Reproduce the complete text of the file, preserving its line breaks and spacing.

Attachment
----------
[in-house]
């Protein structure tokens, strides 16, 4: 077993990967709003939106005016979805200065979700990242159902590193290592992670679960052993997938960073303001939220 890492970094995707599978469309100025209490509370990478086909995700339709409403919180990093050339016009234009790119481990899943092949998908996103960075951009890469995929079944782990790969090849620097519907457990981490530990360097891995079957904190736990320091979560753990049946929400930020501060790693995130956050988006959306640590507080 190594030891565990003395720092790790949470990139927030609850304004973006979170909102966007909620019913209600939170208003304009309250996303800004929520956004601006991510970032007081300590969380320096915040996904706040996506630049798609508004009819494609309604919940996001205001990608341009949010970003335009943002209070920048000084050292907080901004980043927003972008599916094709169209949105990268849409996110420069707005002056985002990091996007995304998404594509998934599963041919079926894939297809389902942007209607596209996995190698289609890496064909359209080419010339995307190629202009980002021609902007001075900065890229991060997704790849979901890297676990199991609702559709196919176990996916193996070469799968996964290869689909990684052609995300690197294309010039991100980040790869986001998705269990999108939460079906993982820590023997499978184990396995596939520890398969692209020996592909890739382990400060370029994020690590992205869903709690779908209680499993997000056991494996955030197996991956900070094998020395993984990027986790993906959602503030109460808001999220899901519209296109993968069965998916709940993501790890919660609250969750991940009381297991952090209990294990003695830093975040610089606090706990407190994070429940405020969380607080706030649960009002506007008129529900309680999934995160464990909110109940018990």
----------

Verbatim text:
[in-house]
């Protein structure tokens, strides 16, 4: 077993990967709003939106005016979805200065979700990242159902590193290592992670679960052993997938960073303001939220 890492970094995707599978469309100025209490509370990478086909995700339709409403919180990093050339016009234009790119481990899943092949998908996103960075951009890469995929079944782990790969090849620097519907457990981490530990360097891995079957904190736990320091979560753990049946929400930020501060790693995130956050988006959306640590507080 190594030891565990003395720092790790949470990139927030609850304004973006979170909102966007909620019913209600939170208003304009309250996303800004929520956004601006991510970032007081300590969380320096915040996904706040996506630049798609508004009819494609309604919940996001205001990608341009949010970003335009943002209070920048000084050292907080901004980043927003972008599916094709169209949105990268849409996110420069707005002056985002990091996007995304998404594509998934599963041919079926894939297809389902942007209607596209996995190698289609890496064909359209080419010339995307190629202009980002021609902007001075900065890229991060997704790849979901890297676990199991609702559709196919176990996916193996070469799968996964290869689909990684052609995300690197294309010039991100980040790869986001998705269990999108939460079906993982820590023997499978184990396995596939520890398969692209020996592909890739382990400060370029994020690590992205869903709690779908209680499993997000056991494996955030197996991956900070094998020395993984990027986790993906959602503030109460808001999220899901519209296109993968069965998916709940993501790890919660609250969750991940009381297991952090209990294990003695830093975040610089606090706990407190994070429940405020969380607080706030649960009002506007008129529900309680999934995160464990909110109940018990």